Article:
Armond Duck Chief: Business Administration alumnus reaches for top of the charts

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The gritty worlds of rodeo and playing music often collide in the life of steer wrestler and Juno-nominated country musician, Armond Duck Chief. Long days on the road and weekends spent in dusty arenas and grimy bars seem to complement each other quite well, and chasing gold buckle dreams and writing about his experiences in rodeo have created a winning formula for this country-crooning cowboy.

Apart from tackling steers from horseback and selfmanaging his music career – which includes recent performances at the third annual Opokaa’sin Masquerade in February and at Bridging Cultures at the college in March – Duck Chief also works as a youth mentorship counsellor in his Siksika Nation community. Leading by example, Duck Chief is building on his education received at Lethbridge College by taking night classes at the college and working towards his bachelor’s degree through Athabasca University.

Duck Chief firmly believes in constant learning and higher education, something he tries to instil in those he mentors. Working with youth has always been a passion for the country artist, explaining he feels a responsibility to the future of his tribe.

“I think it’s the energy that they (kids) have. It’s rewarding to help a youth who is going through tough times. If there’s anything I can do, you know help them in one way or another, it gives me a real sense of pride,” smiles Duck Chief.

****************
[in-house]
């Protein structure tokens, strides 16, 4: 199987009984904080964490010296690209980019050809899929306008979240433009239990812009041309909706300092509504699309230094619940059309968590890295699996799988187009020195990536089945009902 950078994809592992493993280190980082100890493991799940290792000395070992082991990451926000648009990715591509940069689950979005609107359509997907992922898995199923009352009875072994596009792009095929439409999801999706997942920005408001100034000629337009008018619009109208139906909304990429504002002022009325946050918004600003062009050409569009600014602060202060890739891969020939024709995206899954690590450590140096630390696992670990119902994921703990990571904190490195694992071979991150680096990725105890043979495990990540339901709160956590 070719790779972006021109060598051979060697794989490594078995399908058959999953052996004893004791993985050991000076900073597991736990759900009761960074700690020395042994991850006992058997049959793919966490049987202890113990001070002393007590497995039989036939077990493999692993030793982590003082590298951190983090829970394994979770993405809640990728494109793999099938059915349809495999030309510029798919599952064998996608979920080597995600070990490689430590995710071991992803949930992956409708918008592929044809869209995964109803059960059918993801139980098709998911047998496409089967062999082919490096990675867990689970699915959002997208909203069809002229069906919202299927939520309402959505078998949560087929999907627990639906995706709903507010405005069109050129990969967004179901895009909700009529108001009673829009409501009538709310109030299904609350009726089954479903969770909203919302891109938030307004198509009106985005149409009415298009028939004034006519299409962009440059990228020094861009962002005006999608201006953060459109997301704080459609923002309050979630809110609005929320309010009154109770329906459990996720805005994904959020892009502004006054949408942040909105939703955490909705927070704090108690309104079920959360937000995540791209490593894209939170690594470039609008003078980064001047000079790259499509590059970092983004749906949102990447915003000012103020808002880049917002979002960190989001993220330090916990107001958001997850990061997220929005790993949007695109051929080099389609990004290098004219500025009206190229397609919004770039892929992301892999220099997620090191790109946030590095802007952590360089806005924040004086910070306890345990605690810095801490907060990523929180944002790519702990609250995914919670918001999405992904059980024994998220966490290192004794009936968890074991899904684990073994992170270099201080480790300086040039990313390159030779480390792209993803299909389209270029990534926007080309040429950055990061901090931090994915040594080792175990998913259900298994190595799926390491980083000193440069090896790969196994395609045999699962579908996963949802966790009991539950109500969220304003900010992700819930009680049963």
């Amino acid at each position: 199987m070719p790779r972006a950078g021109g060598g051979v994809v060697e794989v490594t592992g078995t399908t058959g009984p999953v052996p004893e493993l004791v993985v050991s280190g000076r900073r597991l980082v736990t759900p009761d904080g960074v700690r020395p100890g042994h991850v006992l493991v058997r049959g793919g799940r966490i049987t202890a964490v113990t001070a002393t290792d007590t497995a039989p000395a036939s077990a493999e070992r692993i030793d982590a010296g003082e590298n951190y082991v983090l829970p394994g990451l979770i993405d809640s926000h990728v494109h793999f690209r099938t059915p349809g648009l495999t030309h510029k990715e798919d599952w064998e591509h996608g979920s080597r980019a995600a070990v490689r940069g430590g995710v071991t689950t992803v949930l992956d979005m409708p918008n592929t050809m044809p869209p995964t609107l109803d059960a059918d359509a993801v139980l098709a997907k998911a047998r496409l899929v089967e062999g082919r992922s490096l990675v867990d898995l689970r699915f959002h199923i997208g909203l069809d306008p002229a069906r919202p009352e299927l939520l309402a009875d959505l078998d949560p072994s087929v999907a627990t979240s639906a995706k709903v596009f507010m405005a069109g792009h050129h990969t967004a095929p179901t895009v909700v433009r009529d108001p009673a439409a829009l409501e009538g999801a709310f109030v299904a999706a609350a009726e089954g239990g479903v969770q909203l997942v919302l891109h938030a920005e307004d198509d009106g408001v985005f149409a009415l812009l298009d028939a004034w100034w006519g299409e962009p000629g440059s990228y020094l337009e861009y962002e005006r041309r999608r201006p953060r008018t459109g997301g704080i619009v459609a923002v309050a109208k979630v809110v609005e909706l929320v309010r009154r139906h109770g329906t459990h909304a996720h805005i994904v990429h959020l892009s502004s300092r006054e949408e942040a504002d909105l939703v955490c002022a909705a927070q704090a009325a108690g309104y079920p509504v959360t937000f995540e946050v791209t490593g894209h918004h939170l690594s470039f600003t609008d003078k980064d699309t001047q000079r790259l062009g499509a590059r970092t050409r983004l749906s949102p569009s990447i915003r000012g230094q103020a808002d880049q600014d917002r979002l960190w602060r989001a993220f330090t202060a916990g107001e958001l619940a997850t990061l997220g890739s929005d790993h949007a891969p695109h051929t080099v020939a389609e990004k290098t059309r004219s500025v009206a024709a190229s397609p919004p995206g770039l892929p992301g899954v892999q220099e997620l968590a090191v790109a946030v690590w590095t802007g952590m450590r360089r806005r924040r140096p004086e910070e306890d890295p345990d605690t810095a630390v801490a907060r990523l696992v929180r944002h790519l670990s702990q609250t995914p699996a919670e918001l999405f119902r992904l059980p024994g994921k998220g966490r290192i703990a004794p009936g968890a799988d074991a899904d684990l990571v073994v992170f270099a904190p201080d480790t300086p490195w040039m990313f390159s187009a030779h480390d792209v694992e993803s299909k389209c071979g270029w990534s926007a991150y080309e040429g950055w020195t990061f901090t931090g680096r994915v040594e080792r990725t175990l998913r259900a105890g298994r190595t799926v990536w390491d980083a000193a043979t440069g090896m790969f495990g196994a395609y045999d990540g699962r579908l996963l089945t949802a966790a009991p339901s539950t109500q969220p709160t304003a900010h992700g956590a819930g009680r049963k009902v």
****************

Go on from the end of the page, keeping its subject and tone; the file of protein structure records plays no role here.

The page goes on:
Having three children of his own keeps him pretty busy too, laughs Duck Chief. Tracy Wolf Child (Business Administration 2014), Duck Chief’s long-time sweetheart and soon-to-be wife, proudly produces a picture of their family taken at the Indigenous Music Awards in Winnipeg in September 2015. The evening brought great pride to Duck Chief, who closed the show with his own songs after winning the Best Country Album of the Year and Best Songwriter of the Year categories.

Jacqui Black, manager of the Indigenous Music Awards, says artists like Duck Chief who connect with people through their words and music, are ensuring its future in the Canadian landscape. “Over the last 10 years the Indigenous Music Awards has always had a consistent mandate to encourage, to support and to celebrate our artists,” says Black. “Their success is their success. We humbly offer them a stage.”

Duck Chief says he is looking forward to the possibility of playing for the thousands of people who come to the lead up of the Junos. Days of concerts and festivities will expose more people to the sound of this soulful Alberta cowboy, pushing his rodeo anthems out to a bigger audience. Taking home the award for Aboriginal Album of the Year wouldn’t be too bad either, adds Duck Chief.

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